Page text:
UNE’s weeklong Western Maine Rural Health Immersion Kicks-off

Fifteen UNE healthcare students from the UNE College of Osteopathic Medicine and Accelerated Bachelors of Science in Nursing program gather on UNE's Portland campus before driving up to Western Maine for a weeklong rural health immersion

Fifteen UNE healthcare students from the UNE College of Osteopathic Medicine and Accelerated Bachelors of Science in Nursing program gather on UNE’s Portland campus before driving up to Western Maine for a weeklong rural health immersion

Fifteen UNE health professions students are currently participating in a rural health immersion over their spring break in Franklin County, Maine.  The immersion experience is a part of a pipeline program with Maine’s Area Health Education Center (AHEC) program and UNE’s Center for Excellence in Health Innovation (CEHI) to address healthcare provider shortages in rural Maine.  This is the second immersion experience that the Maine AHEC and CEHI have provided for UNE students, last May a similar number of different students participated in a weeklong immersion in Aroostook County. The students have been split into five interprofessional teams consisting of a medical and nursing students.   The students are experiencing a variety of clinical and community activities in underserved areas in Franklin County.  Below are reflections from one team after the first day in Franklin County on March 12th, 2017.

Cynthia Mosher (ABSN Student)

Today has already been more than I could have asked for. It was a great ride into Wilton, our van was buzzing with conversation. After arriving at the hotel a few of us took a walk to Wilson lake, taking in the beautiful mountains and scenery.

Following dinner, we had a great conversation with Dr. Michelle McCormick and Tania Dawson, R.N. It was so nice to hear from local providers about what they feel are the struggles are within the community. Michelle was an excellent speaker and her passion for helping the community really comes through when she speaks. I loved hearing about the progress the community as a whole is making and what steps they are making to engage and help more people as well.

Afterwards, the group walked onto the lake to see the full moon rising. Although most of us were freezing it was nice to be part of nature and enjoying its beauty. After we came inside and thawed out for a few minutes we did a few ice breaker activities. It was great to get an opportunity to let loose and enjoy sometime with other students prior to the busy week ahead.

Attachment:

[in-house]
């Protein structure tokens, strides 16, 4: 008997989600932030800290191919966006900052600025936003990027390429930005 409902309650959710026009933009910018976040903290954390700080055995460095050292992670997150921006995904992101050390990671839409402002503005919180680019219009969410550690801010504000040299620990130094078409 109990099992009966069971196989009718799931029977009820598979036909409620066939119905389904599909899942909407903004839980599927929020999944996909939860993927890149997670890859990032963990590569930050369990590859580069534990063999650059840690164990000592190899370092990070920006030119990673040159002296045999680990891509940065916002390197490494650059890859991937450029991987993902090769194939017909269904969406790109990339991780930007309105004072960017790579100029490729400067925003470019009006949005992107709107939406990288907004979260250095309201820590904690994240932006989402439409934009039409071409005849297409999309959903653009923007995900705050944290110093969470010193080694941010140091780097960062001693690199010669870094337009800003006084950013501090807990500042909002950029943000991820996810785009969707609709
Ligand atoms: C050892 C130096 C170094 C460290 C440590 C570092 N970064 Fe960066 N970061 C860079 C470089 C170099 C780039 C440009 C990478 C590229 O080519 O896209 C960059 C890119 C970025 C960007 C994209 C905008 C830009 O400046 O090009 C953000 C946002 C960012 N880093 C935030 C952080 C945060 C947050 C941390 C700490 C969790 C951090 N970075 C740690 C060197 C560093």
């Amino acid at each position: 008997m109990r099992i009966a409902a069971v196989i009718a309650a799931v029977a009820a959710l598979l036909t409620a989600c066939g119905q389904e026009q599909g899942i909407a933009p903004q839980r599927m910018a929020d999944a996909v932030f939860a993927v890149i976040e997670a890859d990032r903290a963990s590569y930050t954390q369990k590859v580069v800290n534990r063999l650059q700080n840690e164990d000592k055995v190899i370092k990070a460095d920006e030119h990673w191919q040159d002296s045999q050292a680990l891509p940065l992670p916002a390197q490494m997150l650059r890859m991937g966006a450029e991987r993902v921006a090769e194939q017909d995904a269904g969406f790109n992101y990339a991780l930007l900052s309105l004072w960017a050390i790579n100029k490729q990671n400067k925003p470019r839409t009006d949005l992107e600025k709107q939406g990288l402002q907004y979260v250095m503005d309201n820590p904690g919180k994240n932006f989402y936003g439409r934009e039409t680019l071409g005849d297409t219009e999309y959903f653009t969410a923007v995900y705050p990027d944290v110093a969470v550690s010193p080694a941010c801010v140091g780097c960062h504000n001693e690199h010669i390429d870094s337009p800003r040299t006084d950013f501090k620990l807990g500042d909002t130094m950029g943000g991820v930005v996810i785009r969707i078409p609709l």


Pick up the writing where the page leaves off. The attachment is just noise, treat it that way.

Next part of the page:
I’m very much looking forward to seeing what the rest of the week has in store for us and continuing to learn as much as possible about rural health in western Maine!

 

Michelle McCormick, MD, and local public health leader talks to the students about her experiences addressing community health and what it's like to be a provider in Western Maine

Michelle McCormick, MD, a local public health leader talks to the students about her experiences addressing community health and what it’s like to be a provider in Western Maine

Sean Bilodeau (First year medical student)

Today began the rural health immersion experience in rural Maine. The theme for today was getting to know each other, icebreakers, and settling in; getting to know the other members of the group has been incredibly fun and interesting. The interplay between nursing and medicine has started to be explored by all of us students with facilitation by our faculty who are joining us on the trip. The focus on getting to know the other nursing students has been great, and even getting to know my med student colleagues better has been an unexpected benefit from this first day.

Michelle McCormick, MD, a local pediatrician, and public health champion in Franklin County also came to dinner to speak about the health care challenges that Franklin County faces as well the challenges of the local residents. Michelle’s talk was eye opening because she was discussing a new program that they are attempting to implement that sounds very interesting, and hopefully we will learn more about it at our next meeting with Michelle at tomorrow’s Suicide Prevention & Self Injury talk with the National Alliance on Mental Illness at Franklin Memorial Hospital.

It has been really fun getting to know the other students as well as the faculty on a more personal level thus far and I assume that will continue in the coming days. Taking a little time off from studying and taking part in the experiential learning of our lives is nice change from the day to day life of a med student. Moving forward, I am excited to learn more about rural health care and more about Franklin Counties health needs.

After dinner, the students and faculty pose on Wilson Lake underneath a full moon.

After dinner, the students and faculty pose on Wilson Lake underneath a full moon.

Sarah Rafferty (ABSN Student)

The day began in a freezing cold parking lot meeting 8 fellow ABSN students, 6 College of Medicine students, our leader and 3 faculty members. We stood in a circle and learned more about the intention for our trip, as well as some expectations. What stood out the most to me was the sentiment that rural living is as much about connecting to nature as it is about connecting to community.

The 2 hour drive to our accommodations flew by with the myriad of conversations with new faces. Upon our arrival, we split up into our rooms and a few of us headed down to wander on the frozen lake. Then, a pizza dinner with an hour-long talk, question and answer session with Pediatrician Dr. Michelle McCormick on community health needs, the rural Mainer spirit, and specific strengths and challenges for members of Franklin County, Maine.

Night capped with a -10 degree stroll on the frozen lake, just in time to catch the full moon rise.  Such a great taste of what lies ahead for this week.

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